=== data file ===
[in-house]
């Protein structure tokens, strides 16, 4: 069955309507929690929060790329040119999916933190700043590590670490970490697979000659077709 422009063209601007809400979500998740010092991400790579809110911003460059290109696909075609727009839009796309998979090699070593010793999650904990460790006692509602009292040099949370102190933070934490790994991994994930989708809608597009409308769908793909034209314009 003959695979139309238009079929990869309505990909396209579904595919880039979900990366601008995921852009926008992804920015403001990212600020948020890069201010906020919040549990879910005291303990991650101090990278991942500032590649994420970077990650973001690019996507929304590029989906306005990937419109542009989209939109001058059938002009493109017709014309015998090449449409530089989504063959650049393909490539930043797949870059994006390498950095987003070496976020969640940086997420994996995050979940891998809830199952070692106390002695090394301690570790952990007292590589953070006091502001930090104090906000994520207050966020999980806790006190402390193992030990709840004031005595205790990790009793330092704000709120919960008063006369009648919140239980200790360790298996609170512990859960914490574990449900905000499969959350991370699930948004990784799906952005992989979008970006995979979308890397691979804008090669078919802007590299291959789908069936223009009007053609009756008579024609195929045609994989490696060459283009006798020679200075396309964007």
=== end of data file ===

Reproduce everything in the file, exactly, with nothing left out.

[in-house]
């Protein structure tokens, strides 16, 4: 069955309507929690929060790329040119999916933190700043590590670490970490697979000659077709 422009063209601007809400979500998740010092991400790579809110911003460059290109696909075609727009839009796309998979090699070593010793999650904990460790006692509602009292040099949370102190933070934490790994991994994930989708809608597009409308769908793909034209314009 003959695979139309238009079929990869309505990909396209579904595919880039979900990366601008995921852009926008992804920015403001990212600020948020890069201010906020919040549990879910005291303990991650101090990278991942500032590649994420970077990650973001690019996507929304590029989906306005990937419109542009989209939109001058059938002009493109017709014309015998090449449409530089989504063959650049393909490539930043797949870059994006390498950095987003070496976020969640940086997420994996995050979940891998809830199952070692106390002695090394301690570790952990007292590589953070006091502001930090104090906000994520207050966020999980806790006190402390193992030990709840004031005595205790990790009793330092704000709120919960008063006369009648919140239980200790360790298996609170512990859960914490574990449900905000499969959350991370699930948004990784799906952005992989979008970006995979979308890397691979804008090669078919802007590299291959789908069936223009009007053609009756008579024609195929045609994989490696060459283009006798020679200075396309964007």